Sending Projects to GitHub4:13 with Ben Deitch
Hosting your projects on GitHub is a great way to share your code with others. In this video we'll see how to send our Android Studio projects to GitHub.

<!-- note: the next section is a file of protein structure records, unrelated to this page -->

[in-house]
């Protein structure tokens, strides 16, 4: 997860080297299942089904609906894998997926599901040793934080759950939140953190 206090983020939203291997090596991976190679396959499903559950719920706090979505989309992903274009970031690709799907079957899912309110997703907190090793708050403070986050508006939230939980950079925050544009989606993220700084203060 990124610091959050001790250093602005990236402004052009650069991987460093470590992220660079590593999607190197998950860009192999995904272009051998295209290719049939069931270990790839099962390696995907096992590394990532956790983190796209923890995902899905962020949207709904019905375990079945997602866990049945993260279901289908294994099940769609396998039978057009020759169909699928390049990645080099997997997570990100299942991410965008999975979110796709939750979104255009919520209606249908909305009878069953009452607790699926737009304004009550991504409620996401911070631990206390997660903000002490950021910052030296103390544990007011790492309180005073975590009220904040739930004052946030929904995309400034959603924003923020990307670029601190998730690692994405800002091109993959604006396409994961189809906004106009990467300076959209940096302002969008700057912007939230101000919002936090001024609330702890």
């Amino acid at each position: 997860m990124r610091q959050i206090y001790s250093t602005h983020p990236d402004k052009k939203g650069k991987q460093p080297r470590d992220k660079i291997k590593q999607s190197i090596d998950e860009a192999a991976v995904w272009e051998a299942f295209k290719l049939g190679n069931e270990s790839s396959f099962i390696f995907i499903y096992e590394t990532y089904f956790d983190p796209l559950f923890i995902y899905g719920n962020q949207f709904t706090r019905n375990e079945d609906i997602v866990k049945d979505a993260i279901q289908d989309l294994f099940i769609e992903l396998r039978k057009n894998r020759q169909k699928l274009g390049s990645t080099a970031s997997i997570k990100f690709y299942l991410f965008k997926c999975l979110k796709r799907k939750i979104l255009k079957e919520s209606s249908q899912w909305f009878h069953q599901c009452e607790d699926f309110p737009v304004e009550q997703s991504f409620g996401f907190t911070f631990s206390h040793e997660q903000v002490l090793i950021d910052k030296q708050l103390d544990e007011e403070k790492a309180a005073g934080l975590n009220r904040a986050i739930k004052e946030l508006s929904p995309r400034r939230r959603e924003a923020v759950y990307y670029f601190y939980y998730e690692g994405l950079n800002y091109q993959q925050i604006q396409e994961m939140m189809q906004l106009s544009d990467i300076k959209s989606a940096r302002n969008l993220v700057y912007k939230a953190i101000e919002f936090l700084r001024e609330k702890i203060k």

[MUSIC] 0:01 Hi, I'm Ben. 0:04 In this workshop, we'll learn all about how to manage our GitHub projects, 0:06 without leaving Android Studio. 0:10 Also, since Android Studio is built on top of IntelliJ IDEA, most of this 0:12 workshop should apply to IntelliJ IDEA for your Java projects as well. 0:16 This workshop will assume that you already have a good understanding 0:22 of the basics of Git and how to use GitHub. 0:26 If you're not yet familiar with those, I encourage you 0:29 to check out the Git basics course linked in the teacher's notes. 0:32 We'll also tackle how to fix some typical Gradle build issues, so 0:35 a little Gradle knowledge will be useful as well. 0:40 The first thing that we're gonna go over, 0:43 is how to send a project from Android Studio to GitHub. 0:45 In order to do that, we'll need two things, a GitHub account and a project. 0:48 Let's create a new project for this called GitHubTest and 0:54 accept all the default options. 0:57 Before we go on, let's quickly sync our project with Gradle. 1:04 We want to include the module files and version control, but they haven't yet 1:09 been created yet. 1:13 Syncing the project will create them for us. 1:14 That way, they'll be added to version control from the start and 1:16 we won't have to add them later. 1:19 Now that we have our project, we need to set it up with version control. 1:21 Let's go to the VCS menu, which stands for 1:25 version control systems, and select Enable Version Control Integration. 1:28 Since we'll be pushing this project to GitHub, 1:34 lets pick Git as the version control system and hit OK. 1:37 We now have a local get repository located in our project's root folder. 1:44 That's great, but 1:49 we probably don't want to version control every file in our project. 1:50 For example the build folder is recreated from source code 1:54 any time we build the app. 1:57 Since any contributors will just rebuild this, 1:59 we don't need to include this inversion control. 2:02 Let's change to the project perspective and add an appropriate .gitignore file 2:04 to tell Git which files and folders we don't want to include in version control. 2:08 It looks like Android Studio has already created a .gitignore file for us. 2:13 Let's open it. 2:17 Awesome, we're already ignoring all the appropriate files. 2:19 We can even see our build folder right here. 2:22 It also looks like there's a plug-in, 2:25 which can help us out with our .gitignore file. 2:27 Let's check it out. 2:29 Looks like it has some useful features. 2:32 It would be nice if we could tell which files and 2:34 folders are ignored just by their coloring. 2:37 Let's go ahead and install it. 2:39 We'll have to restart Android Studio to let the plug-in take effect. 2:43 This plug-in definitely isn't required. 2:47 So, if you don't want it, that's perfectly okay. 2:49 Cool, now the ignored files are grayed out so 2:56 we can easily distinguish them from the files included in version control. 2:58 We also give an appropriate icon for our .gitignore file. 3:03 We've created our local Git repository and 3:06 we've verified that we have an appropriate .gitignore file. 3:09 We are now ready to send our project to GitHub. 3:12 Let's go back to the VCS menu, and select import, and 3:15 diversion control, and then Share Project On GitHub. 3:18 Now we just login to our GitHub account. 3:25 Give a name and a description for our project and click Share. 3:32 This next dialogue lets us choose which files we would like 3:41 to include in our initial commit. 3:44 Just as we would expect, 3:46 none of the files specifies in our .gitignore are on this list. 3:48 We're fine to leave them all checked and hit OK. 3:51 Our project has now been showed to GitHub. 3:56 We can click on the link on the top right to see out project. 3:58 Remember, if you're using a free account this project is publicly available. 4:04 In the next video we'll go over the workflow for 4:08 making changes to an existing project. 4:11
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